Kendall Jenner Lashes Out at TMZ, Paparazzi Over Privacy Concerns
“You’re putting my life in danger,” the model tweeted to TMZ.
Two days after Kendall Jenner’s alleged stalker was arrested at her house, the reality star and model is firing back against TMZ for enabling the trespasser and revealing her location.
Her backlash brings up the long-standing question about privacy rights of public figures, as Jenner posted Thursday, “I understand what I’ve signed up for, but when you release the exact location to where I live THAT is when you’re putting my life in danger.”
She continued, “Your home is your safe haven, but for me, cuz of outlets like you, my home is anything BUT. You should be ashamed of yourself.”
The message came after TMZ on Thursday posted a video about the arrest of her stalker, John Ford, 37. He was arrested for a restraining order violation and is due in court on Nov. 6, The Hollywood Reporter has confirmed. His bail was set at $20,000.
The TMZ video depicted images of the hills and mountains near Jenner’s home, which the stalker allegedly climbed to get onto her property. In Jenner’s tweet to the media site, she likened the paparazzi behavior to that of a stalker and blamed the outlet for making it easier for trespassers to find her.
“And how do you guys think these terrifying people know where my house is? Cuz you release not only photos but my location. It is so beyond unsafe. Is this not our one ounce of privacy we can get???” she wrote.
Other stars from Jennifer Garner to Halle Berry have spoken up about privacy violations for public figures and their children, with Berry advocating for a bill to redefine harassment, which was signed into law by California Gov. Jerry Brown in 2013.
i understand what i’ve signed up for but when you release the exact location to where i live THAT is when you’re putting my life in danger. your home is your safe haven, but for me, cuz of outlets like you, my home is anything BUT. you should be ashamed of yourself. https://t.co/Y1oglJsHck— Kendall (@KendallJenner) October 18, 2018
and how do you guys think these terrifying people know where my house is? cuz you release not only photos but my location. it is so beyond unsafe. is this not our one ounce of privacy we can get??? .... https://t.co/Y1oglJsHck— Kendall (@KendallJenner) October 18, 2018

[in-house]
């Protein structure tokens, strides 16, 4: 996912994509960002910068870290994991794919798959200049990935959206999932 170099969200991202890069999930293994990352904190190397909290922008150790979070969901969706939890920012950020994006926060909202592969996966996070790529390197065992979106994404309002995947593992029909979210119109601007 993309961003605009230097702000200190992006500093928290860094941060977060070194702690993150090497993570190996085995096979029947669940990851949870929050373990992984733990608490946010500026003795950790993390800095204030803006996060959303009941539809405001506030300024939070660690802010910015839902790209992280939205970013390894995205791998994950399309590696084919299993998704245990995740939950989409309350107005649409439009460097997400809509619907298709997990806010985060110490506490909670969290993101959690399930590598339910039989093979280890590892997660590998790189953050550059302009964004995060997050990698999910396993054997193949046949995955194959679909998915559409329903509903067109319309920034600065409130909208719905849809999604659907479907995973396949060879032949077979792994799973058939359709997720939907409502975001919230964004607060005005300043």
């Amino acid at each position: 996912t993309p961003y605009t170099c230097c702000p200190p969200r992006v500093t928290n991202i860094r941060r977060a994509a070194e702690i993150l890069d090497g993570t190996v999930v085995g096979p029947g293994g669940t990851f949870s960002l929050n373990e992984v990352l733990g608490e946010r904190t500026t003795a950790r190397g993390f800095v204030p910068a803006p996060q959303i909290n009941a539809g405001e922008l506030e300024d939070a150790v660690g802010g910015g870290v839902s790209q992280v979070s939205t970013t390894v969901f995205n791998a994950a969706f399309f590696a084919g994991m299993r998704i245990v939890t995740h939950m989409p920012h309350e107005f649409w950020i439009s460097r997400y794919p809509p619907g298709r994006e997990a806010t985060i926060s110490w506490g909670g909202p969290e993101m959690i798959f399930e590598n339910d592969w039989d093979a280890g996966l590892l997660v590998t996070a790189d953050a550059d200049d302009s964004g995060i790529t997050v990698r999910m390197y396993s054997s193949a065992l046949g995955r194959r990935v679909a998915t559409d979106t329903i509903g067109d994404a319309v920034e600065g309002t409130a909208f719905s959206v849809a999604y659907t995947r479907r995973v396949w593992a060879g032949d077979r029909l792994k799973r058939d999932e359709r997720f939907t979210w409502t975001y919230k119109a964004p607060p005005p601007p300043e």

The same day, model Gigi Hadid raised more questions about privacy rights and issues with paparazzi. Hadid explained on Instagram that a photographer was threatening to sue her because she posted a paparazzi photo of herself on social media. "I understand that this is part of my job," she wrote. "Leaving my apartment, or anytime I feel that my privacy is being unreasonably intruded upon, doing everyday things feel harder to face." Hadid criticized paps for driving "dangerously close and extremely recklessly" and admitted to days where she stays inside, because she doesn't want her photo taken or "to have that attention/suffocation while just trying to live as normally as possible."
Other stars agreed, with Kylie Jenner commenting, "'We're 'public figures' and it's legal for them to invade our privacy. It's pretty disappointing. We gotta change this." Ruby Rose added, "So much yes. It's a double standard I've never understood."
Khloe Kardashian chimed in, explaining that she was sued for hundreds of thousands of dollars for posting a picture of herself. "I don't understand how it's right that they literally stalk us and taunt us AND they are allowed to sue us for posting OUR OWN PHOTO."
However, Timothy Foster, an intellectual property attorney at Sam P. Israel P.C. tells The Hollywood Reporter over email, “Fair or unfair, the law doesn’t give even famous subjects any rights to use or distribute somebody else’s work without permission.” He says the creator of the artwork owns the photo, and subjects generally do not share in the copyright. They can seek permission from the artist to use it, often in exchange for a social media tag, licensing agreement or payment.